PK Safety offers easy-to-use fit testing kits by 3M and Allegro that are OSHA approved for those needing to wear tight-fitting respirators on the job. We also offer respirator kits, respirator cartridges, and replacement pieces to properly maintain and test your respirator.
Respirator fit tests commonly consist of testing the sensitivity of bitrex (bitter taste) or saccharine (sweet taste) solutions that can come in vials (ampules) that can be used with an applicator tip that can be inserted into the opening of a nebulizer. The wearer of the respirator then applies a fit test hood and the solution is sprayed into the hood. Other test agents also include isoamyl acetate (banana smell) that tests respirators with organic vapor cartridges and irritant smoke (involuntary cough reflex) that tests respirators with level 100 particulate filters.
OSHA requires qualitative or quantitative fit testing before wearing a respirator on the job. Qualitative fit tests (QLFT) may only be used to fit-test:
Negative-pressure, air-purifying respirators, used only in atmospheres where the hazard is at less than 10 times the permissible exposure limit (PEL)
Tight-fitting facepieces used with powered and atmosphere-supplying respirators
Passing or failing the QLFT relies on the user’s senses using one of four OSHA-accepted test agents mentioned above. Each method uses seven exercises performed for one minute: normal breathing, deep breathing, moving head side to side, moving head up and down, bending over (or jogging in place), talking, and normal breathing again.
Quantitative fit tests (QNFT) can be used to test tight-fitting respirators and involves using an instrument to measure leakage around the face seal and produces a numerical result known as a “fit factor”. There are three OSHA-accepted QNFT test protocols:
Generated aerosol uses a non-hazardous aerosol such as corn oil generated in a test chamber
Condensation nuclei counter (CNC) uses ambient aerosol and doesn’t require a test chamber
Controlled negative pressure (CNP) uses a test that creates a vacuum by temporarily cutting off air
QNFTs use the same seven exercises as QLFTs. It also includes an additional “grimace” test where the wearer smiles or frowns for 15 seconds. A fit factor of at least 100 is required for half-mask respirators and a minimum fit factor of 500 for full facepiece negative-pressure respirators.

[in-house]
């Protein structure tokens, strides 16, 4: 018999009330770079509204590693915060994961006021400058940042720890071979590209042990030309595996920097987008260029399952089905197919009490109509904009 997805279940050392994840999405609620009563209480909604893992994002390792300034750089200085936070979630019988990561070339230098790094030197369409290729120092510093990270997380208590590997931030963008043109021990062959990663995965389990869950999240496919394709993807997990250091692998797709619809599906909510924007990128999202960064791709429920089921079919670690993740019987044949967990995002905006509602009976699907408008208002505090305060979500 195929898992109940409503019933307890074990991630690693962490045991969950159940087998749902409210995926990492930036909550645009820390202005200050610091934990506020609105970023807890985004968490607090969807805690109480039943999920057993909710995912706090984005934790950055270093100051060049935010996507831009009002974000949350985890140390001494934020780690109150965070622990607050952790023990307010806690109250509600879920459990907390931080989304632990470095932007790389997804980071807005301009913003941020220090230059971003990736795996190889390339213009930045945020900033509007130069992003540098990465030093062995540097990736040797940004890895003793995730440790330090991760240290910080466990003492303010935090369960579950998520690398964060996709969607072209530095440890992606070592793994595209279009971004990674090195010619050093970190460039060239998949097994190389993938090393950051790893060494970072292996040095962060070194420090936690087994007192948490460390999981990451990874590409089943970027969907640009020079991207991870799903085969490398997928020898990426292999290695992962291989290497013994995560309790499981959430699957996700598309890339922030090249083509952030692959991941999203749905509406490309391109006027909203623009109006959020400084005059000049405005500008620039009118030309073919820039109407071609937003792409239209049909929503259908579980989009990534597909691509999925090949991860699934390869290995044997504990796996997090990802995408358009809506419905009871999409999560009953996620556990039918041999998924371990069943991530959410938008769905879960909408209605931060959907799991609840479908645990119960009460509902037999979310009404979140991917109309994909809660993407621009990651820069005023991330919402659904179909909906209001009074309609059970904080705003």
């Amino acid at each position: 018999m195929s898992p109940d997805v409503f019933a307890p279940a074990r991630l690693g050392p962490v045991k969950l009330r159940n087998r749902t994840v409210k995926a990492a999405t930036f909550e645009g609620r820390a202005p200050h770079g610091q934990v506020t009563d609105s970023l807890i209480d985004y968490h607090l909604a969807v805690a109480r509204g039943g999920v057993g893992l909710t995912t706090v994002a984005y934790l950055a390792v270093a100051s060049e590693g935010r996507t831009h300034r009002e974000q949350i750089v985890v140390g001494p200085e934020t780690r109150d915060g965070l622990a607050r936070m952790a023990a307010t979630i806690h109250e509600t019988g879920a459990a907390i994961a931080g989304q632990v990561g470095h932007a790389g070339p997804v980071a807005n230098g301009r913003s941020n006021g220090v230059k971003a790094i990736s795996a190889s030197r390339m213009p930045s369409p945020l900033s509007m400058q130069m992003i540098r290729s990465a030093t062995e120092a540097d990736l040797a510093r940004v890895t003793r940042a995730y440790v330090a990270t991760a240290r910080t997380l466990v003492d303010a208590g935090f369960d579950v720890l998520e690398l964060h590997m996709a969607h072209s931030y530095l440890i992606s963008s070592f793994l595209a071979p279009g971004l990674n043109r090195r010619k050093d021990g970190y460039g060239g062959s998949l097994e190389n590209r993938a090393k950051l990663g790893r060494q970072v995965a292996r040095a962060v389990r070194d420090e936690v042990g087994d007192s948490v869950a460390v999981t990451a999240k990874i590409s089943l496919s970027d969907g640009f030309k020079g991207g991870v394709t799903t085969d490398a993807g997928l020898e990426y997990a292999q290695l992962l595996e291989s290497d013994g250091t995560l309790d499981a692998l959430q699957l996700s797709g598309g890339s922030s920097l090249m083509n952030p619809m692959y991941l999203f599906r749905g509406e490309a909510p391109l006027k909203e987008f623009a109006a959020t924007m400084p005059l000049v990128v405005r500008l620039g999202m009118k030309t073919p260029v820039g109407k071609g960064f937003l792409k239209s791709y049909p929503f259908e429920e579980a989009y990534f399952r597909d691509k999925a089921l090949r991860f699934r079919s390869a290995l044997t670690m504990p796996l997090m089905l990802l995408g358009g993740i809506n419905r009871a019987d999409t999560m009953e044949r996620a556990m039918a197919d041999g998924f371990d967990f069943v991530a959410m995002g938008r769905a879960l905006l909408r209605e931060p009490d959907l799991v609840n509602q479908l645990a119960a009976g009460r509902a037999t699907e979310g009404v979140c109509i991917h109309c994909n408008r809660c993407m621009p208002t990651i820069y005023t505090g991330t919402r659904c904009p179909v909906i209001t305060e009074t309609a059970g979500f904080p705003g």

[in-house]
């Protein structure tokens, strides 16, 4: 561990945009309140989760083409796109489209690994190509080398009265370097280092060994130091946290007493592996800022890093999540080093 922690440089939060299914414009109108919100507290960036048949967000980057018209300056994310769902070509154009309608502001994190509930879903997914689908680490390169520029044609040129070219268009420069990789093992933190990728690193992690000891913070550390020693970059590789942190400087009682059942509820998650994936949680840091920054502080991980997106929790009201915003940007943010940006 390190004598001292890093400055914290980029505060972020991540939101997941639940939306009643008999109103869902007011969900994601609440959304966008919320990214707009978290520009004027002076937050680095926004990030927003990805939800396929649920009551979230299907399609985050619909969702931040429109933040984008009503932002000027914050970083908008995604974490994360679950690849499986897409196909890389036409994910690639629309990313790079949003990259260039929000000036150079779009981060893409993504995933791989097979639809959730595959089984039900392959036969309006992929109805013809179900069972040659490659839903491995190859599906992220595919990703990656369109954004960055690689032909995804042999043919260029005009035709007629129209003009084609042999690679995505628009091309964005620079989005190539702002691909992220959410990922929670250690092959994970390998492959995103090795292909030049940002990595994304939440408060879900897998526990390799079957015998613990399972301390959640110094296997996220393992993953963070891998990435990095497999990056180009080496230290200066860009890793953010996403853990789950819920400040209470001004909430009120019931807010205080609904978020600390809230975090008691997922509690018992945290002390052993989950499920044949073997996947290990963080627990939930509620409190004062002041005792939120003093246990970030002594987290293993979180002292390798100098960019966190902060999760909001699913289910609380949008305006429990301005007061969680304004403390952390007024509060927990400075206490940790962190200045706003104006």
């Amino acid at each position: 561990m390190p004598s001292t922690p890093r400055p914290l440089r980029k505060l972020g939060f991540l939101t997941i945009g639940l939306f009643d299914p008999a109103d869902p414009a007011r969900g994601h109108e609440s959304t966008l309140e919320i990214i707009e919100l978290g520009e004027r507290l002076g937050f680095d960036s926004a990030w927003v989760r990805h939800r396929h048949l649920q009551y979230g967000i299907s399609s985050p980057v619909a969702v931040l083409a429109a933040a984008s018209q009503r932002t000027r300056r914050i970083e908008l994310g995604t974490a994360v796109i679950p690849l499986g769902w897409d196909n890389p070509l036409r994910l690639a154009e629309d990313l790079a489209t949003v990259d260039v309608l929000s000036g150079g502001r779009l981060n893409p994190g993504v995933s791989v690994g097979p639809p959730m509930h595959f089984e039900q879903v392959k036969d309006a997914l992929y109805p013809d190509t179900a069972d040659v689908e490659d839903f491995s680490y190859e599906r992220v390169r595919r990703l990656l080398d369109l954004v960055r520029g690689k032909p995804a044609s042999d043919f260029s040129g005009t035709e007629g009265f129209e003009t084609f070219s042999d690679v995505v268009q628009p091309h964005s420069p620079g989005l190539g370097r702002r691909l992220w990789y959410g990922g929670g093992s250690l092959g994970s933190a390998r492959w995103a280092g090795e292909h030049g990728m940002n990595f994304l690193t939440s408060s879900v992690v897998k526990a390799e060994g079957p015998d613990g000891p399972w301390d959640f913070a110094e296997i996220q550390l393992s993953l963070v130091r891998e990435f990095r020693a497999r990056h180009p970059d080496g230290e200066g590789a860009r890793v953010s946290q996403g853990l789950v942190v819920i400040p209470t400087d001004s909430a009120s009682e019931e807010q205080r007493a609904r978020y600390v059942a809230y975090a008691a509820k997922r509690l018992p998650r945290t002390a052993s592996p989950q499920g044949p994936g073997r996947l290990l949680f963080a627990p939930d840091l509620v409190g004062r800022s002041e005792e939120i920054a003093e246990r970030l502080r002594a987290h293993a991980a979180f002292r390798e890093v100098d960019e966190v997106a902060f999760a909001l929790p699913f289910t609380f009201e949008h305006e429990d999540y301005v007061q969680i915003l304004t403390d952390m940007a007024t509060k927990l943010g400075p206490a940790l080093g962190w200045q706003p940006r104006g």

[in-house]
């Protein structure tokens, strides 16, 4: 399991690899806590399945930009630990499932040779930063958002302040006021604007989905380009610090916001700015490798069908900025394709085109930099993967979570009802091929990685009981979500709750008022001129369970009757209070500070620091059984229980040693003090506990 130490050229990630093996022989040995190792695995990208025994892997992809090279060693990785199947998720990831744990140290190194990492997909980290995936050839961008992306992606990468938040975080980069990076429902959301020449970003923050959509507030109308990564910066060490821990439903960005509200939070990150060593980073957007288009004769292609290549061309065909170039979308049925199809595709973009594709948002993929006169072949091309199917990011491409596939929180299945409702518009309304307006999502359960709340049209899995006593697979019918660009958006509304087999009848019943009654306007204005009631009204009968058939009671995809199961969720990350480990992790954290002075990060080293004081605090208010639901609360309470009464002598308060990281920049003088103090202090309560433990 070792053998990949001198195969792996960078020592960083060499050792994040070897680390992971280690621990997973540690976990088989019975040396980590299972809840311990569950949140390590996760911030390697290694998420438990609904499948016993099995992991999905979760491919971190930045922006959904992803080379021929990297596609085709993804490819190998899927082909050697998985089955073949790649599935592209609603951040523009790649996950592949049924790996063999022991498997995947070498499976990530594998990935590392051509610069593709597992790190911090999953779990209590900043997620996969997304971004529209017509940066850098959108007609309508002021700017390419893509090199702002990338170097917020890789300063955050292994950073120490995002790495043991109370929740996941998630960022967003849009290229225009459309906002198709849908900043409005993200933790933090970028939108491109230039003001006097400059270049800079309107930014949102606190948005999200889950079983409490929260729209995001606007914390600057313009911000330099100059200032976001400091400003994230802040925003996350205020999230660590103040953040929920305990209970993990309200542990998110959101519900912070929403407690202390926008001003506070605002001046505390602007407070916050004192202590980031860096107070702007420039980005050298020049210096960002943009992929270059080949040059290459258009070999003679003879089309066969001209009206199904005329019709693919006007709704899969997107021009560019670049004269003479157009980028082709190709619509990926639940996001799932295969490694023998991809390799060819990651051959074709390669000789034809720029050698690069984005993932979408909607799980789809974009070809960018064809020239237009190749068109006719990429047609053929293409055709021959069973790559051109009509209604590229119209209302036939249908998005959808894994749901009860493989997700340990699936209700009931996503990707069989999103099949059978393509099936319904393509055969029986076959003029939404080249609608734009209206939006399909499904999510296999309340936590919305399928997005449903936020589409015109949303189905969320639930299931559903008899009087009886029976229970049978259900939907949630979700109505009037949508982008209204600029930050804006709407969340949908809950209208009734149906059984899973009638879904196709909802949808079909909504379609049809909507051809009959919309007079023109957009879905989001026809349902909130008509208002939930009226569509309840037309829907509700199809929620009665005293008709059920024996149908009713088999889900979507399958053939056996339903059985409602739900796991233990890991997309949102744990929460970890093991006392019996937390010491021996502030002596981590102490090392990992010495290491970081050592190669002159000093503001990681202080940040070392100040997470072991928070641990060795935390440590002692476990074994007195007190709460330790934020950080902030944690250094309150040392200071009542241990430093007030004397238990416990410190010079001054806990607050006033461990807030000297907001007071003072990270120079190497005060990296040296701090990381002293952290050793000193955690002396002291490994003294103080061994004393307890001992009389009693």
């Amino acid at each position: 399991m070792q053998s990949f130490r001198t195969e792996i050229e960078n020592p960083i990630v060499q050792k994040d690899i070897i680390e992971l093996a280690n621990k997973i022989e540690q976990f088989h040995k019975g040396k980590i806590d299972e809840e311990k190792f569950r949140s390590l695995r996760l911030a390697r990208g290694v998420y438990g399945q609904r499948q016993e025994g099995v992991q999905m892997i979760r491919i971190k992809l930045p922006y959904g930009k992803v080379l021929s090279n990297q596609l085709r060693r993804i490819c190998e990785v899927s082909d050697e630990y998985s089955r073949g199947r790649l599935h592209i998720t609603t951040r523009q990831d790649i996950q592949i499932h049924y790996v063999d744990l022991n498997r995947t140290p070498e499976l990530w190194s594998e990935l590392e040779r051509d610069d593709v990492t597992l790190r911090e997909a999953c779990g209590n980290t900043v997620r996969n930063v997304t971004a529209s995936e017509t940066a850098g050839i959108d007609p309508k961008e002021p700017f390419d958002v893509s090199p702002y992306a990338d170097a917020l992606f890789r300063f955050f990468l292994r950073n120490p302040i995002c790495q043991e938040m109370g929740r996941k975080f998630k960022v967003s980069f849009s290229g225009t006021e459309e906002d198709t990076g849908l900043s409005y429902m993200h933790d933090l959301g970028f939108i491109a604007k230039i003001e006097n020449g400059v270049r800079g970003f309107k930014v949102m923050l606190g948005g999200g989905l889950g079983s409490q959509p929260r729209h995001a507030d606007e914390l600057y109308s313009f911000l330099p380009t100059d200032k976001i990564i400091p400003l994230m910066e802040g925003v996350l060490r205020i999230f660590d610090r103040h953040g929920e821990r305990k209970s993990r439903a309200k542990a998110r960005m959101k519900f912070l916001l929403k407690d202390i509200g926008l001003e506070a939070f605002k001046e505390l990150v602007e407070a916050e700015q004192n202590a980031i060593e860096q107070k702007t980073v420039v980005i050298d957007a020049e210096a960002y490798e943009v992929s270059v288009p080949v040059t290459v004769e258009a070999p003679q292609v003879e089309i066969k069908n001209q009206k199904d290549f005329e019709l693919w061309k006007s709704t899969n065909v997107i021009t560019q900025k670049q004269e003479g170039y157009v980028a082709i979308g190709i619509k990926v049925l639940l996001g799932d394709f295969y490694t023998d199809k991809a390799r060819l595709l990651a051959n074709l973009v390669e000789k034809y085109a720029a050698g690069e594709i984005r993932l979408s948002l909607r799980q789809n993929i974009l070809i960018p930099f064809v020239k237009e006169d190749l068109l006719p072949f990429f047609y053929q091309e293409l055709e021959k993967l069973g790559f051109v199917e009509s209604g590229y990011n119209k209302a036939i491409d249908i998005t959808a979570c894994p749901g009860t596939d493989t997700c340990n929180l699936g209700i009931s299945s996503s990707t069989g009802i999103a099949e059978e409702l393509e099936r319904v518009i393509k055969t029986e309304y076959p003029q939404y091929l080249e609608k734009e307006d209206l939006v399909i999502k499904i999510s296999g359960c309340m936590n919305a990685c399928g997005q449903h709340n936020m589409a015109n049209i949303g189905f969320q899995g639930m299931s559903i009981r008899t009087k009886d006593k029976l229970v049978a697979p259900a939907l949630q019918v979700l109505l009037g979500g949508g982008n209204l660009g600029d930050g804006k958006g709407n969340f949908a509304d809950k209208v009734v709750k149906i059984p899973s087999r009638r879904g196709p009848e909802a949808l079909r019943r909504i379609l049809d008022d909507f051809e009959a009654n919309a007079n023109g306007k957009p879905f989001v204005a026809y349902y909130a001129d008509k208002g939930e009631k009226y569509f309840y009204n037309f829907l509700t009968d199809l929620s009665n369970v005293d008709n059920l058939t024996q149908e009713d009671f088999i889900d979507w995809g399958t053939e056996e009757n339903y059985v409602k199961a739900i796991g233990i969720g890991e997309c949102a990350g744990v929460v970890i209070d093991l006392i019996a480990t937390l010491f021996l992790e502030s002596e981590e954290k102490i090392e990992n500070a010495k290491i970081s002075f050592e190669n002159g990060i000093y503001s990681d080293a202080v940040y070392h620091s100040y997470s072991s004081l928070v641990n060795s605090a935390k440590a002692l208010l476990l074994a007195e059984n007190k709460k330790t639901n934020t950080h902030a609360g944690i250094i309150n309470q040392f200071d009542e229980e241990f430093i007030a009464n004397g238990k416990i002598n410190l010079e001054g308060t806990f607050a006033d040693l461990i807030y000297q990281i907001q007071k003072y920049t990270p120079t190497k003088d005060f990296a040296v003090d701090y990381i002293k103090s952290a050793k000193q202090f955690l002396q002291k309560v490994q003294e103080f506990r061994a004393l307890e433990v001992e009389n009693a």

If you’re wondering how to perform a respirator fit test, it’s easiest and most effective to test using a respirator fit test kit like the ones available from PK Safety. The test takes place in two parts: a sensitivity test and a fit test.
The sensitivity test tests the worker’s ability to detect a test solution. This solution will either be sweet or bitter and dispensed via a nebulizer. If the employee hasn’t had anything to eat or drink, except water, and hasn’t chewed gum in at least 15 minutes, they’ll put on a hood and collar and breathe through their mouth with their tongue slightly out when the solution is administered. They will then let the test giver know when they taste the solution.
The procedure is very much the same for the actual fit test, except that the employee is wearing a respirator. However, during the test the employee will also be doing movements that simulate what they will be doing at work. For example, they will turn their head from side to side, look up and down, bend over at the waist, read from a passage, and breathe normally. If these movements can be done without tasting the solution, they pass the fit test. If not, the kit needs to be removed, the pallet cleansed, and the tests administered again until the proper fit is achieved.
Fit tests must be done at least annually and additionally when a different respirator is used (size, style, model, or make) and when someone undergoes significant facial changes, such as weight fluctuation or dental work, as this could affect the respirator’s fit. Also, if a worker doesn’t pass the fit test the first time, the test must be re-administered.
Workers who need to wear a tight-fitting facepiece and ensure a tight seal as part of their job need a respirator fit test. This is true for workers who use respirators in their day-to-day job responsibilities or for workers responding to emergencies. If you’re working in healthcare as a first responder or in the oil and gas, mining, chemical production, or laboratory industries, you almost certainly require fit testing. It’s your employer’s responsibility to fit test respirators and teach employees about respiratory safety and the use of PPE.
A respirator fit test ensures that a worker’s respirator forms a tight seal around their face so that potential breathable hazards can’t enter. This can be especially important for workers with small faces or for those with facial hair who might need to make adjustments or wear different respirators than their coworkers. The test helps determine whether contaminants can breach the seal of a mask.